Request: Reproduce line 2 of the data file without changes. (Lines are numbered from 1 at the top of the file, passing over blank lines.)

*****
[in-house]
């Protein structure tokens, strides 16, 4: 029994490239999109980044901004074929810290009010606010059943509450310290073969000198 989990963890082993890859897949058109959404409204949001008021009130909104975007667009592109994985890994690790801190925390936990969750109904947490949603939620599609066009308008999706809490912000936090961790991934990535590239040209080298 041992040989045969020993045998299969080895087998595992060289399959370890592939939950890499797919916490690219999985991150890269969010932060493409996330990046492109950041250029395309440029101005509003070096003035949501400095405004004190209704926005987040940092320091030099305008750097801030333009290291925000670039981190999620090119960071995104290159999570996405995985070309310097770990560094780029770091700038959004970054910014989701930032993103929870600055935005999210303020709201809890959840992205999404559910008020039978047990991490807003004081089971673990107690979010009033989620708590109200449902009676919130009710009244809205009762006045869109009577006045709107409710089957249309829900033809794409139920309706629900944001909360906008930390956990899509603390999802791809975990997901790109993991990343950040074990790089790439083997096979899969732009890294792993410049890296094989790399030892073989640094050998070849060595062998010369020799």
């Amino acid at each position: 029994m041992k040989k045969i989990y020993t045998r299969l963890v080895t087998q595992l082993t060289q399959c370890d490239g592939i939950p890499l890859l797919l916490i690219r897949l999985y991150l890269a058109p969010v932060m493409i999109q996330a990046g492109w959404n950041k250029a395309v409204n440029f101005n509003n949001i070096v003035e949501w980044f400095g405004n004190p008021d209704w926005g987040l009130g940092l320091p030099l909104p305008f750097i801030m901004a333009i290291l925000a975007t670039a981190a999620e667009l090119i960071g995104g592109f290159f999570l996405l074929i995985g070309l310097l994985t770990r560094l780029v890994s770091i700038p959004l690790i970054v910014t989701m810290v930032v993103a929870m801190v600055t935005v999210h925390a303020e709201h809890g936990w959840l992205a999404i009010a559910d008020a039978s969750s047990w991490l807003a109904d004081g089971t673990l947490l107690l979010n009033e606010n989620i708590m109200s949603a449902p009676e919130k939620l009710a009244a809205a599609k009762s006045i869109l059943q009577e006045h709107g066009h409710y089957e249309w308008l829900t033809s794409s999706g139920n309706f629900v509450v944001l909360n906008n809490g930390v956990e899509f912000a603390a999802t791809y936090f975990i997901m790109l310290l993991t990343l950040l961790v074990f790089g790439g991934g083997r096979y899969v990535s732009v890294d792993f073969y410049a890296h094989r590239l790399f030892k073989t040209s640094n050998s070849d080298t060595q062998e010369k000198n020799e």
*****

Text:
């Protein structure tokens, strides 16, 4: 029994490239999109980044901004074929810290009010606010059943509450310290073969000198 989990963890082993890859897949058109959404409204949001008021009130909104975007667009592109994985890994690790801190925390936990969750109904947490949603939620599609066009308008999706809490912000936090961790991934990535590239040209080298 041992040989045969020993045998299969080895087998595992060289399959370890592939939950890499797919916490690219999985991150890269969010932060493409996330990046492109950041250029395309440029101005509003070096003035949501400095405004004190209704926005987040940092320091030099305008750097801030333009290291925000670039981190999620090119960071995104290159999570996405995985070309310097770990560094780029770091700038959004970054910014989701930032993103929870600055935005999210303020709201809890959840992205999404559910008020039978047990991490807003004081089971673990107690979010009033989620708590109200449902009676919130009710009244809205009762006045869109009577006045709107409710089957249309829900033809794409139920309706629900944001909360906008930390956990899509603390999802791809975990997901790109993991990343950040074990790089790439083997096979899969732009890294792993410049890296094989790399030892073989640094050998070849060595062998010369020799």